Festa del Bòcolo

Festa del Bòcolo, Venice
Today, is the Feast Day of St Mark, Venice's patron saint. It is celebrated here with the Festa del Bòcolo, when Venetian men give the women in their lives a single, red rosebud (un bocciolo di rosa rossa, which becomes, in Venetian dialect, un bòcolo).

Towards the end of the 8th century, according to legend, a young fair-haired maiden, by the name of Maria, fell in love with Tancredi, a dashing young Troubadour. Needless, to say, and in time-honoured fashion, Maria's father (Angelo Partecipazio, who would later become the Doge of Venice), violently opposed the match. This did not deter Maria, who came up with an idea. If Tancredi fought against the dreaded Muslims in Spain, her father would surely drop his objection. 

Tancredi duly set off for Spain, where he fought valiantly. Unfortunately, he met his death at Roncisvalle, dying next to a rosebush. Before he died, he managed to pick a rose, which he asked his friend, Orlando, to give to Maria.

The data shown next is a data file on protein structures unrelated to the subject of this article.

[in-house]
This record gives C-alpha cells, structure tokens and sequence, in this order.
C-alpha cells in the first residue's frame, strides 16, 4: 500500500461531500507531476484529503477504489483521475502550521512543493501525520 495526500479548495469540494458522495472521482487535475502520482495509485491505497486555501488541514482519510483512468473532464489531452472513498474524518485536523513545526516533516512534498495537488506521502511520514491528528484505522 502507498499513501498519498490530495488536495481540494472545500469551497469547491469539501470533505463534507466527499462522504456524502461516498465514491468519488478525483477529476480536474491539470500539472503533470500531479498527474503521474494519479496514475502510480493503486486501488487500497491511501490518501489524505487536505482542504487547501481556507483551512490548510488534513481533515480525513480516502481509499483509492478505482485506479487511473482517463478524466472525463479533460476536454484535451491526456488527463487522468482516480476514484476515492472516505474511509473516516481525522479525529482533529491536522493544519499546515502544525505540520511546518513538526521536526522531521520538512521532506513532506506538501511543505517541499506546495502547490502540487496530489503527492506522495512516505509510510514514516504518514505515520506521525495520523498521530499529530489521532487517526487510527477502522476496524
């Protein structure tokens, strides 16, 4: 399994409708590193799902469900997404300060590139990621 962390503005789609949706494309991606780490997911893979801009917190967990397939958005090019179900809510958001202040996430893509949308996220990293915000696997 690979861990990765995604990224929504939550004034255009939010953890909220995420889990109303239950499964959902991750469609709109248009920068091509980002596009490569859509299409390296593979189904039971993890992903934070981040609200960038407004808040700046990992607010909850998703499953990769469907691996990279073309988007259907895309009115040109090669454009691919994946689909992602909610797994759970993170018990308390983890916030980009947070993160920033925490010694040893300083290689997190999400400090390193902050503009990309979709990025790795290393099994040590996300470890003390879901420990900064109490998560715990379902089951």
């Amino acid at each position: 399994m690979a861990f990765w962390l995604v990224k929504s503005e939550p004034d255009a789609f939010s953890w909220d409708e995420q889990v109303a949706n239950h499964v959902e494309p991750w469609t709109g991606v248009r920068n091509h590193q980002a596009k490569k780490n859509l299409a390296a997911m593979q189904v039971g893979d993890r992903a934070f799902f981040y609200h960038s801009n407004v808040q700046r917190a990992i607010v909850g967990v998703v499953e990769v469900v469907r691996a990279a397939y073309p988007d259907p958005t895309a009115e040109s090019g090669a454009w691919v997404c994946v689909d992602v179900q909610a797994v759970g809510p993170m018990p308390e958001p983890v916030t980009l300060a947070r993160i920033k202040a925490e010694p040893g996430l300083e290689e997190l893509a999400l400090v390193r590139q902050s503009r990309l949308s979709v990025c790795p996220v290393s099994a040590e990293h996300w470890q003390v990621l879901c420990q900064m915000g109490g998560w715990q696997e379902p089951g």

The rose was still tinged with Tancredi's blood when Orlando handed it over to Maria. Stricken with grief, she locked herself in her room. The following day, which happened to be the Feast Day of St Mark, Maria was found dead with Tancredi's rose resting on her heart. 

The tradition of rose-giving continues, much to the delight of the flower-sellers. This morning my local florist was doing a brisk trade, selling single roses for €8 a pop. 

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